Ernest Saves Christmas. The late Jim Varney made a career out of the Ernest movies. But years before he went to jail, was scared stupid, or joined the Army, he came to the aid of Santa who traveled to Orlando(?!) to crown his North Pole replacement. Nothing says Christmas like Ernest or Orlando.

Worst career choice in a Christmas movie:

Jack Frost. Michael Keaton zig-zagged from manic comic-actor (Night Shift, Beetlejuice) to brooding vigilante (Batman, Batman Returns) to feel-good family-comedy guy in this 1998 tale of an absentee father who returns from the dead as a snowman to mend the relationship with his young son. Keaton's career never recovered from the frosty critical and box-office reception given this bomb. (Note: The Keaton Jack Frost is not to be confused with the Christmas horror "classic" of the same name and released two years prior about a killer who returns from the dead as a homicidal snowman — which sounds similar, and certainly more interesting, than the Keaton version.)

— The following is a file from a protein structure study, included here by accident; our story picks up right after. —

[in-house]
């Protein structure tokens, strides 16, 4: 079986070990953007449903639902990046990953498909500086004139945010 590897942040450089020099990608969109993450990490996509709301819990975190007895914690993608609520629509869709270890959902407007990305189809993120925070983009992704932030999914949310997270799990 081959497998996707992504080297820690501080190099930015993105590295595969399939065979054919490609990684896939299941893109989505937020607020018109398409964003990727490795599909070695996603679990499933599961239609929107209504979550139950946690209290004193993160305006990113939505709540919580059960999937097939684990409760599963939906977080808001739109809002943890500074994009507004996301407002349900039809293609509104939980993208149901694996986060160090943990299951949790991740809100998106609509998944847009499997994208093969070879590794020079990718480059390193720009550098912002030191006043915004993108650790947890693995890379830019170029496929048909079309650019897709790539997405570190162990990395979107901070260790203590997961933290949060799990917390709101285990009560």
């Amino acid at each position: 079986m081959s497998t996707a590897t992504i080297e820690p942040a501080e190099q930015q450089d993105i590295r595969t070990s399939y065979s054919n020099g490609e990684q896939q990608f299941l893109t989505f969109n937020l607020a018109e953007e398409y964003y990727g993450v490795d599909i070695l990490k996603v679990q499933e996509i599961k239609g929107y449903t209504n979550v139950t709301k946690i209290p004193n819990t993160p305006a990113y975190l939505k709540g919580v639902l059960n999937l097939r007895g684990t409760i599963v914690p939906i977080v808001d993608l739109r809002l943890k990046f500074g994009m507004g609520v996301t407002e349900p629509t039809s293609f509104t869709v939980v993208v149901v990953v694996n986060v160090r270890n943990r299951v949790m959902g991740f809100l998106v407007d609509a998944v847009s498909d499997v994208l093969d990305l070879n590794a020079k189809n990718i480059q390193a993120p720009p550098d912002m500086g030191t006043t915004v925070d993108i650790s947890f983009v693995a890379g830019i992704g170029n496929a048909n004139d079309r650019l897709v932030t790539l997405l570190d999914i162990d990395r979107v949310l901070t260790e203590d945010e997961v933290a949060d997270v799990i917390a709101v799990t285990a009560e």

Most unnecessary sequel:

Meet the Santas. This 2005 tragic waste of valuable broadcast airtime, starring Steve Guttenberg and Crystal Bernard, is a spawn of 2004's TV movie Single Santa Seeks Mrs. Claus, also starring Guttenberg and Bernard. In the first movie, Nick (Guttenberg) is Santa's son, and must find a wife before his dad retires. In the follow up, Nick's impending marriage to Beth (Bernard) runs into some unexpected trouble. So, was the first movie so important and unresolved that a sequel was necessary? Or, were audiences really clamoring to see Guttenberg and Bernard reunited?

Best Christmas movie featuring Santa Claus with a mullet:

Once Upon Christmas. This made-for-TV "gem" stars former super model-turned "actress" Kathy Ireland as the daughter of Santa Claus, who takes over for her dad when he calls it quits, and Douglas Campbell as retired Jolly Ol' Saint Nick. (What's up with the Santa replacement stories?) But the true star of the movie is Santa's long, white, curly locks, coiffed in a short-in-front, long-in-back 'do that would do 1988 proud. Seriously.

Contact Kirk Baird at:

kbaird@theblade.com

or 419-724-6734.